Thank you. I was very fortunate to have grown up in the Chicago area and my parents saw fit to play classical music in the home (my father liked Wagner and listened to the Met on Saturdays), and my brother and I went to the Chicago Symphony educational concerts with our mother and a couple of neighborhood friends. I grew up listening to recordings by Reiner, Szell, Munch, Leinsdorf, Toscanini, Beecham, Barbirolli, in no particular order. Later I began recording concerts off the radio and caught the BSO conducted by guest artists that included Ormandy, Bernstein and many others. They're all on the shelves.
Then came Tennstedt and from the moment I heard and taped his first BSO concert, he became my favorite. I have the ones you've sent, but a couple are in better sound than the over-the-air ones I taped (microwave issues, mostly). The Mahler 1st is outstanding as is the Schubert 9th which ranks alongside Toscanini's Philly recording for RCA.
Your offerings are splendid and you have cornered the market...and in St. Albans, no less.
Thank you for your interest in these superb recordings and for making them available!
Geoffrey Doughty (Wed, Apr 29, 2020)
Thank you for your prompt reply and professional response to this issue.
I greatly enjoy the service and products you provide. Yours is truly a unique and special place beyond the average. I really enjoy the weekly newsletter, and, whether I purchase an item or not, it always makes for terrific reading. There is an obvious love for music that emanates in every read.
Thank you again for the service you provide and the hours of pleasure I receive with each package I receive.
All the best to you. Stay safe and well.
Charlton Harper (Thu, Apr 16, 2020)
"Thank you for your swift reply. I just am discovering your site that I have felt amazing !
You can ship my order in however parcels you deem it fine for you, no problem from my side.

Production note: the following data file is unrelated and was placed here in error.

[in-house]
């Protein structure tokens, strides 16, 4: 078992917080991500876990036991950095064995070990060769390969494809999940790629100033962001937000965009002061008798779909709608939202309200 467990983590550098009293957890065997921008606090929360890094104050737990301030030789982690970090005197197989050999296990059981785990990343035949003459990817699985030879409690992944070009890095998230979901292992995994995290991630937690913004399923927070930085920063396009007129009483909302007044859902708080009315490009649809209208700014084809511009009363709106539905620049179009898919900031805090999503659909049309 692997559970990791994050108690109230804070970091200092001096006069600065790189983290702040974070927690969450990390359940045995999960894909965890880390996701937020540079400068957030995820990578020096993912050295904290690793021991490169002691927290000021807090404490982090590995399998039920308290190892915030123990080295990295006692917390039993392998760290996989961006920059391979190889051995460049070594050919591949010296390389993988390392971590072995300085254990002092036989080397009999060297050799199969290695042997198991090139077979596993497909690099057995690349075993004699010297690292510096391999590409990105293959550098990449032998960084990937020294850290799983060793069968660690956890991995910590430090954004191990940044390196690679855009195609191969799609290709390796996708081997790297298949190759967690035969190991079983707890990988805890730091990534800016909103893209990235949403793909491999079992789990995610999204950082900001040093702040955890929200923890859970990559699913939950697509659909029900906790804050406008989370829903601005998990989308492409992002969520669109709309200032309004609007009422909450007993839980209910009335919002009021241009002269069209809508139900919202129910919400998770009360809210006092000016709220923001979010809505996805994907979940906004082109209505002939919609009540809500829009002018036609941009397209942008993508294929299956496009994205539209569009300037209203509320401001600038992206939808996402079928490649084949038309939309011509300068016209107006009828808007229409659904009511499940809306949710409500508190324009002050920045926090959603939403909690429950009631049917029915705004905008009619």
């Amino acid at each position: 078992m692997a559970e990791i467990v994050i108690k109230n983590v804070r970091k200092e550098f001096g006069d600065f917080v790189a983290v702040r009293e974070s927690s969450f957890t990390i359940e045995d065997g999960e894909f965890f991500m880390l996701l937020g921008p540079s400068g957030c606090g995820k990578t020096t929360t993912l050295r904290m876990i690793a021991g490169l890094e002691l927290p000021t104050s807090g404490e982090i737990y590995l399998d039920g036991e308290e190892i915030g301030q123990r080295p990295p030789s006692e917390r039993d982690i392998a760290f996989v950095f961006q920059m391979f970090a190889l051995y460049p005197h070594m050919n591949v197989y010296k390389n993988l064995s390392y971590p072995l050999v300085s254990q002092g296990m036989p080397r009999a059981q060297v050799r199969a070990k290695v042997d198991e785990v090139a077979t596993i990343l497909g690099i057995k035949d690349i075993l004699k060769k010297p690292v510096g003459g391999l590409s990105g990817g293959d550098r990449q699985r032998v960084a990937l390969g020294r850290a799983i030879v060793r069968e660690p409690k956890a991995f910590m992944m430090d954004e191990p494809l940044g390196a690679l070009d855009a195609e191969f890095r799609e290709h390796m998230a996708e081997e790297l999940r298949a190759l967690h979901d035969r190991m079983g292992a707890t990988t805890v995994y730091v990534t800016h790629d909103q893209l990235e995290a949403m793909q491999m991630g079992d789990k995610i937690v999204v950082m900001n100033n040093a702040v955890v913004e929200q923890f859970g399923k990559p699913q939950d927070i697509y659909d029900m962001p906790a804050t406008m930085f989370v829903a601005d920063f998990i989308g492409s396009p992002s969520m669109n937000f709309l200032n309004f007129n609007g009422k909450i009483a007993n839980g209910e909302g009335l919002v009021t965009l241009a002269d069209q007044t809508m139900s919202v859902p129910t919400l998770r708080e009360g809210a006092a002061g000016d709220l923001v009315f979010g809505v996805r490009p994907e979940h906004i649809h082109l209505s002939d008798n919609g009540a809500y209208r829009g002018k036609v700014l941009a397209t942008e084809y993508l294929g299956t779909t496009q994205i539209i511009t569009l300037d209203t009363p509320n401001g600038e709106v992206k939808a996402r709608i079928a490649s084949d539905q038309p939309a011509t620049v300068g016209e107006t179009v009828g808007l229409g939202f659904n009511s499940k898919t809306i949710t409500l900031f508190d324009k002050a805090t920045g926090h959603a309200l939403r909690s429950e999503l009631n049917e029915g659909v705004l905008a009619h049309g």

Yes, I ordered some samples of the same CCs, like Perlemuter (who I personally have acquainted when he was still alive in Paris) because I wish to offer them to certain of his disciples. Probably I am going to do the same with other orders I will lodge while discovery more in depth your site and its treasures.
Congratulations for your excellent archive works which seems to me tremendous and of highest historical value !"
- Kind regards, Michel Friocourt. Ireland, 11 Nov., 2019
“Do rest assured that your work actually contributes to making the world a better place, a place where the beauty of music and the legacy of history become one. Such a process obviously requires many parts - the composers, the performers, the collectors, the transfer engineers, those who bring this together carefully and lovingly by finding, selecting, and marketing the best efforts of the above, and those who write about this material. In your lifetime, you have been involved (both directly and indirectly) in several of these parts. I have always been awed by what you have done and what you do. Thank you!”
- John Bolland, Birmingham, Alabama, 3 Jan., 2018
“I came across the Volpe Met Gala of 2006 which I did not remember at all, and so watched it. Interestingly…it was very noticeable how much just in a dozen years that singing has gone downhill with respect to style, personality, the musicality that give such individuality. It was obvious with some things, Juan Diego Flórez leading off the program, and knocking off an elaborate Rossini aria, with florid ability at an astonishing level, but it is all at the same volume and there is not any delicate shading and rubato, the things that made de Lucia so unforgettable. René Pape had real character in his DON CARLO aria, but he was not a youngster even then by any stretch of imagination, and that made the contrast with the youngsters that much more evident. Mattila, while quite beautiful, was sort of a soprano Flórez. I begin to see again why I am so devoted to my historic records. Yes, as an historian I love the history around the performances and singers, but I really was strongly aware that I am just bored to death with most of that which passes for singing today. Susan Graham sang ‘Parto Parto’, not too badly for a modern singer, until we got to the big trill, which just was not there, just a sort of quick gargle and then right off the note. But by George it sure was there when Schumann-Heink sang it!”